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Etisalat distributes free anti-malaria nets

By Editor   |   06 October 2016   |   1:02 am

Mosquito-netTelecommunications operator, Etisalat, has boosted the fight against malaria with the distribution of insecticide-treated mosquito nets to residents of Owutu Community, in Ikorodu, Lagos State and Enuwa Square, Ile Ife in Osun State.

The exercises is part of an ongoing crusade by the telecommunications giant against the scourge of malaria in the country.Speaking during the presentation at Ile Ife, the Manager, Corporate and Social Responsibility, Etisalat Nigeria, Oyetola Oduyemi, said the exercise was in keeping with the company’s passionate commitment to sustainable development.

“One of the key focal areas of our CSR intervention programme is health, and this initiative forms a part of it. We have a target to distribute tens of thousands of insecticide-treated nets across the nation in the fight against malaria. We have been to some communities in states like Kogi, Kaduna, Enugu and Rivers. We are taking it further to more communities in the South West,” she said.

While receiving the items on behalf of the Ile Ife Community, the Palace Secretary, Mr. Idowu Salami, expressed delight at the exercise just as he lauded the telecom firm for taking up the fight against malaria which claims millions of lives yearly especially in Sub-Saharan Africa due largely to environmental reasons.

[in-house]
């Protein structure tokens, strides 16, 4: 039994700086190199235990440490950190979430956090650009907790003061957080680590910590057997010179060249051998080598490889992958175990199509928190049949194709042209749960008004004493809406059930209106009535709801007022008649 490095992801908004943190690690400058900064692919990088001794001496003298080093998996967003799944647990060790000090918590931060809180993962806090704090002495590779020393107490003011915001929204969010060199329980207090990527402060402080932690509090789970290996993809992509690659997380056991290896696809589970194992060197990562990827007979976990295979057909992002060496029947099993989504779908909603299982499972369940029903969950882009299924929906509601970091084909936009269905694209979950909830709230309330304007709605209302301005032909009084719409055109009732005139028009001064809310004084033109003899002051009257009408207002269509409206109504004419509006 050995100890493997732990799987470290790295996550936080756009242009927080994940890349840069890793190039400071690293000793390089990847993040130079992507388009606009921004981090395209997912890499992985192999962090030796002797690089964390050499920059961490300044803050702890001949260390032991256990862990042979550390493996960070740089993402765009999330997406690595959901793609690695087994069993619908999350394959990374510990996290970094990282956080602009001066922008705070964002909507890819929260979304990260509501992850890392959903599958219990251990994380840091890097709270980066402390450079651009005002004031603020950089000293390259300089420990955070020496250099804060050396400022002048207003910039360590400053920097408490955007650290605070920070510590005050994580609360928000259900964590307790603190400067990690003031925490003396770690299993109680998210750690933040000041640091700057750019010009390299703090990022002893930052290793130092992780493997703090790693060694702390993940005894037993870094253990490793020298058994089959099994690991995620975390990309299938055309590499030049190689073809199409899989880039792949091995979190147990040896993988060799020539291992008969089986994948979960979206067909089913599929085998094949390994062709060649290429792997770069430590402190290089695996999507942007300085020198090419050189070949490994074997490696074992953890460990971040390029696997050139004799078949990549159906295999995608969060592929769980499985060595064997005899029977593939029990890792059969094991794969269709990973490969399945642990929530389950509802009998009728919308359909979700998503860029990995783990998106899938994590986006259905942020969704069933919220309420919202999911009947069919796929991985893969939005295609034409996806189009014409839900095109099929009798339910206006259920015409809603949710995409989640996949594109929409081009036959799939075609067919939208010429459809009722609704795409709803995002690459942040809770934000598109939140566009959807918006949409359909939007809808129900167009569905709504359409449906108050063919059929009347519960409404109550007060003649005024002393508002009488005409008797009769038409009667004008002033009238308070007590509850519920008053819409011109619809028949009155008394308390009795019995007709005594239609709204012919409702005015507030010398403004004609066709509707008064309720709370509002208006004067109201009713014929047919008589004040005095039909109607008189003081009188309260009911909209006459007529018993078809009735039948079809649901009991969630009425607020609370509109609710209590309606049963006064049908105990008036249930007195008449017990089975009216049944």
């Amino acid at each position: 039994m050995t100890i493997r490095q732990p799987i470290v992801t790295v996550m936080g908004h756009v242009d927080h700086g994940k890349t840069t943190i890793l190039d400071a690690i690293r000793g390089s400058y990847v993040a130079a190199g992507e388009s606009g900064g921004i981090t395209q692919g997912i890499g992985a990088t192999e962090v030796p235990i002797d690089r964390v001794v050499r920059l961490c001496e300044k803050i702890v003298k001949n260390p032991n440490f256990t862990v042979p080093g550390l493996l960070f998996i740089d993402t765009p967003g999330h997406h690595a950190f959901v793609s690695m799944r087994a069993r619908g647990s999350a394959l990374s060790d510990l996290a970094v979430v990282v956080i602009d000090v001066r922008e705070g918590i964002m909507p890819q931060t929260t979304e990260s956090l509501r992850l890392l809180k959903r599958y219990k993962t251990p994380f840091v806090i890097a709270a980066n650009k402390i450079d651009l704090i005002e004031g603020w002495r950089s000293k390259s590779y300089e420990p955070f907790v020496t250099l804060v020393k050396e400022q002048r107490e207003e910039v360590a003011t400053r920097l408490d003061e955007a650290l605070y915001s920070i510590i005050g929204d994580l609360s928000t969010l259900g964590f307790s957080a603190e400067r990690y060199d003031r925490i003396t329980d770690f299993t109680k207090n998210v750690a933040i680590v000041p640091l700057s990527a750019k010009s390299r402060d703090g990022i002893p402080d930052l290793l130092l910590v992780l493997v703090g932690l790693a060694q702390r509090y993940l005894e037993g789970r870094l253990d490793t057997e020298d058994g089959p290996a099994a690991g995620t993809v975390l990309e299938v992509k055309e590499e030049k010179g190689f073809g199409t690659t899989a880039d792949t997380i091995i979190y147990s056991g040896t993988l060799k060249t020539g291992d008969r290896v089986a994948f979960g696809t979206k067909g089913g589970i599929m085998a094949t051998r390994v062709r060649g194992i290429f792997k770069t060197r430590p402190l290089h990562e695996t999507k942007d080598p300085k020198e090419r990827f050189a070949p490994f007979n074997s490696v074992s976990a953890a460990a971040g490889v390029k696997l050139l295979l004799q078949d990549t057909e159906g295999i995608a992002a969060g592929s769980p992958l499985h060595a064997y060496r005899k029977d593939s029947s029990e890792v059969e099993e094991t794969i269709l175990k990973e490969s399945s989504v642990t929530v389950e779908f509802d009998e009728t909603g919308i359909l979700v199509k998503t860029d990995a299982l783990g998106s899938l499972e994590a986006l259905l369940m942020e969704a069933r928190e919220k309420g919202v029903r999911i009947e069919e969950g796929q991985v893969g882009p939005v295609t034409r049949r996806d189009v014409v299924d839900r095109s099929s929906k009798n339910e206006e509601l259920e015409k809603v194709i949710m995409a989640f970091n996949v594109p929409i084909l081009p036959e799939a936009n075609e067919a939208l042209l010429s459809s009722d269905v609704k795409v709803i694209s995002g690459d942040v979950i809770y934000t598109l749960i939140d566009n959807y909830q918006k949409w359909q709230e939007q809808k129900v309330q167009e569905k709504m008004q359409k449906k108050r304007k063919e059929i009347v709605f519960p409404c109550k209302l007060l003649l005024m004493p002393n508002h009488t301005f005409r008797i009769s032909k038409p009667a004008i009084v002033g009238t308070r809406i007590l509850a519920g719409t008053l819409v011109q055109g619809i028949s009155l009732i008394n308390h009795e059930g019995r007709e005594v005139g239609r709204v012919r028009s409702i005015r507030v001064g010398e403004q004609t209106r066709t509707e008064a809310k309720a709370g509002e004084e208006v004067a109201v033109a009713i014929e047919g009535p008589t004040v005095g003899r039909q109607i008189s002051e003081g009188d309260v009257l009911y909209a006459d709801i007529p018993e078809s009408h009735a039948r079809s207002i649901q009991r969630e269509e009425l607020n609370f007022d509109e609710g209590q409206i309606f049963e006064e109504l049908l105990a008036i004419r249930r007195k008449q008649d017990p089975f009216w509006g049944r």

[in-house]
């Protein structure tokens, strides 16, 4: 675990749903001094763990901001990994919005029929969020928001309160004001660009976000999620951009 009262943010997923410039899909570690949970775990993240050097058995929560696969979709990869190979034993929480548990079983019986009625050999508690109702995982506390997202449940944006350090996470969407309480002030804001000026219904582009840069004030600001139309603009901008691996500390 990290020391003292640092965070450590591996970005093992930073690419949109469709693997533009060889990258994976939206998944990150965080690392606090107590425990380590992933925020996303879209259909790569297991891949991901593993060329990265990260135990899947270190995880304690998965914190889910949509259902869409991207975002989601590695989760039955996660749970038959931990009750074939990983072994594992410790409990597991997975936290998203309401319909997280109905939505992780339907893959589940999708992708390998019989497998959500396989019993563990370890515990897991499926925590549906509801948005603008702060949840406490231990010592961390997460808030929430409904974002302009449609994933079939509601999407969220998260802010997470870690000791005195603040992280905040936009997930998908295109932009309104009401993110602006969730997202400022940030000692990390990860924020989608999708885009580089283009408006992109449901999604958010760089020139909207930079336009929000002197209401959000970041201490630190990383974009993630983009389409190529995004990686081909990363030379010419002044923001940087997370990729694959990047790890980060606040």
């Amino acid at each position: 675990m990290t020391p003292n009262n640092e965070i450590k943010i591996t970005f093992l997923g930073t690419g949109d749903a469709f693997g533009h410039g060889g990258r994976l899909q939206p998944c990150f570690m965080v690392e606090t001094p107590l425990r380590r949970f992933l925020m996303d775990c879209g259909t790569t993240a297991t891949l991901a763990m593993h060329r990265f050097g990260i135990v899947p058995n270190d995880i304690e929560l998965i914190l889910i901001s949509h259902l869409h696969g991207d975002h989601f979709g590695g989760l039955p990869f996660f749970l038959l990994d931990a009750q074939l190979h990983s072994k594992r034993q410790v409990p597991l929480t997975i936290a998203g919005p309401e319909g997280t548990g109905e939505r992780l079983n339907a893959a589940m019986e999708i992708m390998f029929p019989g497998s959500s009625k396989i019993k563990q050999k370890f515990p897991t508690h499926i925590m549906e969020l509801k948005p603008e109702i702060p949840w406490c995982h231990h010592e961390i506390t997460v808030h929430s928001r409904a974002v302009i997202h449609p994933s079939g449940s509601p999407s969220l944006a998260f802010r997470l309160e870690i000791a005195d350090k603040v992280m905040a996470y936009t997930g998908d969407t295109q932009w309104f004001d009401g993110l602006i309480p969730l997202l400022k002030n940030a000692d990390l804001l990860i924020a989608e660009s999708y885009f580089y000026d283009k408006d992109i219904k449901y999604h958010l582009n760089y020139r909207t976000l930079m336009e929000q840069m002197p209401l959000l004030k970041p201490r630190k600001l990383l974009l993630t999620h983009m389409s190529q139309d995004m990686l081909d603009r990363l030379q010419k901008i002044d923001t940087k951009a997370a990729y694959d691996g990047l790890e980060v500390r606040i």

His words, “the scourge of malaria is on the increase due to poor sanitation practices; this provides a breeding ground for the activities of mosquitos which leads to malaria. We are glad that Etisalat put this programme together. We are sure many of the people who have benefitted from this initiative can protect themselves from mosquito bites and malaria attacks”.

At Ikorodu West Local Council Development Area, Lagos, the insecticide-treated mosquito nets were received by Honourable Samson Umar, who noted that Nigeria has one of the highest number of malaria casualties worldwide despite the many gains in the prevention and treatment of the scourge.

According to the Nigerian National Malaria Strategic Plan 2014-2020, malaria is responsible for 60 percent of outpatient visits to health facilities, 30 percent of childhood deaths, 25 percent of deaths in children under one year, and 11 percent of maternal deaths.

In this article:
etisalatMr. Idowu Salami

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